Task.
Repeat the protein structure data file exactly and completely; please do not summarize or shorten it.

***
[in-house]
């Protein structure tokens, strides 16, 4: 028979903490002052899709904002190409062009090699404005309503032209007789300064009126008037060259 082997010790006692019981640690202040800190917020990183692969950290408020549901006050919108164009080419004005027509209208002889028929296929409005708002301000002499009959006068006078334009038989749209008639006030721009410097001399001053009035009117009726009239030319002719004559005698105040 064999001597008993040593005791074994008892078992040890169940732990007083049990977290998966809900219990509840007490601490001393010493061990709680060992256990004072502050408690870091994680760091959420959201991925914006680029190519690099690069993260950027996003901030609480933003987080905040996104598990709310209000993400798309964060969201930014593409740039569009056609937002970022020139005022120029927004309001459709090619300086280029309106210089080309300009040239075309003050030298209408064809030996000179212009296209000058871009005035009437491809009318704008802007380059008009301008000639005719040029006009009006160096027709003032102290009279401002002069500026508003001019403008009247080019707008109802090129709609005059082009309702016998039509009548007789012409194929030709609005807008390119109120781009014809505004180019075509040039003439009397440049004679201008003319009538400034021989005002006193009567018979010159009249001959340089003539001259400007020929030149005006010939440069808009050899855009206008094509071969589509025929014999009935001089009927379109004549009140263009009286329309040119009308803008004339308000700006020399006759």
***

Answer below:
[in-house]
């Protein structure tokens, strides 16, 4: 028979903490002052899709904002190409062009090699404005309503032209007789300064009126008037060259 082997010790006692019981640690202040800190917020990183692969950290408020549901006050919108164009080419004005027509209208002889028929296929409005708002301000002499009959006068006078334009038989749209008639006030721009410097001399001053009035009117009726009239030319002719004559005698105040 064999001597008993040593005791074994008892078992040890169940732990007083049990977290998966809900219990509840007490601490001393010493061990709680060992256990004072502050408690870091994680760091959420959201991925914006680029190519690099690069993260950027996003901030609480933003987080905040996104598990709310209000993400798309964060969201930014593409740039569009056609937002970022020139005022120029927004309001459709090619300086280029309106210089080309300009040239075309003050030298209408064809030996000179212009296209000058871009005035009437491809009318704008802007380059008009301008000639005719040029006009009006160096027709003032102290009279401002002069500026508003001019403008009247080019707008109802090129709609005059082009309702016998039509009548007789012409194929030709609005807008390119109120781009014809505004180019075509040039003439009397440049004679201008003319009538400034021989005002006193009567018979010159009249001959340089003539001259400007020929030149005006010939440069808009050899855009206008094509071969589509025929014999009935001089009927379109004549009140263009009286329309040119009308803008004339308000700006020399006759």